Parallel symbolic statespace exploration is difficult, but what is the alternative?
Abstract
Statespace exploration is an essential step in many modeling and analysis problems. Its goal is to find the states reachable from the initial state of a discretestate model described. The state space can used to answer important questions, e.g., "Is there a dead state?" and "Can N become negative?", or as a starting point for sophisticated investigations expressed in temporal logic. Unfortunately, the state space is often so large that ordinary explicit data structures and sequential algorithms cannot cope, prompting the exploration of (1) parallel approaches using multiple processors, from simple workstation networks to sharedmemory supercomputers, to satisfy large memory and runtime requirements and (2) symbolic approaches using decision diagrams to encode the large structured sets and relations manipulated during statespace generation. Both approaches have merits and limitations. Parallel explicit statespace generation is challenging, but almost linear speedup can be achieved; however, the analysis is ultimately limited by the memory and processors available. Symbolic methods are a heuristic that can efficiently encode many, but not all, functions over a structured and exponentially large domain; here the pitfalls are subtler: their performance varies widely depending on the class of decision diagram chosen, the state variable order, and obscure algorithmic parameters. As symbolic approaches are often much more efficient than explicit ones for many practical models, we argue for the need to parallelize symbolic statespace generation algorithms, so that we can realize the advantage of both approaches. This is a challenging endeavor, as the most efficient symbolic algorithm, Saturation, is inherently sequential. We conclude by discussing challenges, efforts, and promising directions toward this goal.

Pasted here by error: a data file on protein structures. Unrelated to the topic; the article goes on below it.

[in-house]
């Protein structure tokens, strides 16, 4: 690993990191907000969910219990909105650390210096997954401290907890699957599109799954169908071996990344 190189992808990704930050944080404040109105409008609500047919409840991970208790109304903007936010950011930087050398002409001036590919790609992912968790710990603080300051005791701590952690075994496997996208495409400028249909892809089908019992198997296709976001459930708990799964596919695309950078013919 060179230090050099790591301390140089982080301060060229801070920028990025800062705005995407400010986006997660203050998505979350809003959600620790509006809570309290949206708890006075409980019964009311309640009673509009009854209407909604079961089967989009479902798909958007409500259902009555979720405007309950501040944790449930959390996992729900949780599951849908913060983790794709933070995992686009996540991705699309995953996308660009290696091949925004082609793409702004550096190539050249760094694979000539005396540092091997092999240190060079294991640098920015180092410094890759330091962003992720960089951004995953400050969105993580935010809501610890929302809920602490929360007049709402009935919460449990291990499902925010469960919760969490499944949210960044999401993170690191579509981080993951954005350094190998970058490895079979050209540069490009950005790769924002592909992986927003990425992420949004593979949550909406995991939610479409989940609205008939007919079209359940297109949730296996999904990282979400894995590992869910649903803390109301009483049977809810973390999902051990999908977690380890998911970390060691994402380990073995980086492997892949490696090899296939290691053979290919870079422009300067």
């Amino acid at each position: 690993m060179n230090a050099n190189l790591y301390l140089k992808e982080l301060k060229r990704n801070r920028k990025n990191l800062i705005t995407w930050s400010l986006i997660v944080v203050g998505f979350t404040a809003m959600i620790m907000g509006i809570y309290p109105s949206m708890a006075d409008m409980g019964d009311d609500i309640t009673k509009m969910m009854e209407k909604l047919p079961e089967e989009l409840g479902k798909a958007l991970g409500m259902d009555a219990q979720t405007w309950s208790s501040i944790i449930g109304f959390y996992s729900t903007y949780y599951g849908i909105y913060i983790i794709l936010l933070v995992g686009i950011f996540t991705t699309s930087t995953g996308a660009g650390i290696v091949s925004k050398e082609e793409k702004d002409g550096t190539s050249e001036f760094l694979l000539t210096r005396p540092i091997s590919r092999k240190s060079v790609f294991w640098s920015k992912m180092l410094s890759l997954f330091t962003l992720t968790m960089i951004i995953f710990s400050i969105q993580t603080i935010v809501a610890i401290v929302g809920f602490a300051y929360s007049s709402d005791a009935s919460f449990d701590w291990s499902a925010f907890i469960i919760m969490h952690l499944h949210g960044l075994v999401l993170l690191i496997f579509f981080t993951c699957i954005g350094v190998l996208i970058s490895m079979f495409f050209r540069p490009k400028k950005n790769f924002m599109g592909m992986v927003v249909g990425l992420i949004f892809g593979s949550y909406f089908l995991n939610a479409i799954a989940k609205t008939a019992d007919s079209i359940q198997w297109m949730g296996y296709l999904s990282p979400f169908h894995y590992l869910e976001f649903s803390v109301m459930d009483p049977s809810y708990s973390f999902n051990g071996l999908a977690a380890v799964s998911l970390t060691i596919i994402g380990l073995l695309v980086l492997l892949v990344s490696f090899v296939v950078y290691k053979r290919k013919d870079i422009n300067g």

Publication:

arXiv eprints
 Pub Date:
 December 2009
 arXiv:
 arXiv:0912.2785
 Bibcode:
 2009arXiv0912.2785C
 Keywords:

 Computer Science  Logic in Computer Science;
 Computer Science  Distributed;
 Parallel;
 and Cluster Computing
 EPrint:
 EPTCS 14, 2009, pp. 117